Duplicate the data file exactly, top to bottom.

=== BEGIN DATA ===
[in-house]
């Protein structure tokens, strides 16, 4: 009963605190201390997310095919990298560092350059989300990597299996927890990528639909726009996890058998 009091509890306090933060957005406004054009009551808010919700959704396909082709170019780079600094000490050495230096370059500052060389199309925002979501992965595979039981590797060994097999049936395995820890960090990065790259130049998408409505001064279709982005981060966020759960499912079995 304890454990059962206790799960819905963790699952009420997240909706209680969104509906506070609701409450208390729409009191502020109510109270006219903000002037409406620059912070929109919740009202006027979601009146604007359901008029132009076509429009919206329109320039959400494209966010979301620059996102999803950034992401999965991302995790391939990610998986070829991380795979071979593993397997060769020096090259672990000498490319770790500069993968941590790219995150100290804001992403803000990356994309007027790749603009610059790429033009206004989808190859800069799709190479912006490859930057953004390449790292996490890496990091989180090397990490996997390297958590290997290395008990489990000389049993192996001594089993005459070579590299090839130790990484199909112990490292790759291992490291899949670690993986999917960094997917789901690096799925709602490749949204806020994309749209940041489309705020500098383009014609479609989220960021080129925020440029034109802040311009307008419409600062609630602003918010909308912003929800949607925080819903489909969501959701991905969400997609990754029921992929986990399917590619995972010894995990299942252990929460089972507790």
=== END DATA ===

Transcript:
[in-house]
């Protein structure tokens, strides 16, 4: 009963605190201390997310095919990298560092350059989300990597299996927890990528639909726009996890058998 009091509890306090933060957005406004054009009551808010919700959704396909082709170019780079600094000490050495230096370059500052060389199309925002979501992965595979039981590797060994097999049936395995820890960090990065790259130049998408409505001064279709982005981060966020759960499912079995 304890454990059962206790799960819905963790699952009420997240909706209680969104509906506070609701409450208390729409009191502020109510109270006219903000002037409406620059912070929109919740009202006027979601009146604007359901008029132009076509429009919206329109320039959400494209966010979301620059996102999803950034992401999965991302995790391939990610998986070829991380795979071979593993397997060769020096090259672990000498490319770790500069993968941590790219995150100290804001992403803000990356994309007027790749603009610059790429033009206004989808190859800069799709190479912006490859930057953004390449790292996490890496990091989180090397990490996997390297958590290997290395008990489990000389049993192996001594089993005459070579590299090839130790990484199909112990490292790759291992490291899949670690993986999917960094997917789901690096799925709602490749949204806020994309749209940041489309705020500098383009014609479609989220960021080129925020440029034109802040311009307008419409600062609630602003918010909308912003929800949607925080819903489909969501959701991905969400997609990754029921992929986990399917590619995972010894995990299942252990929460089972507790």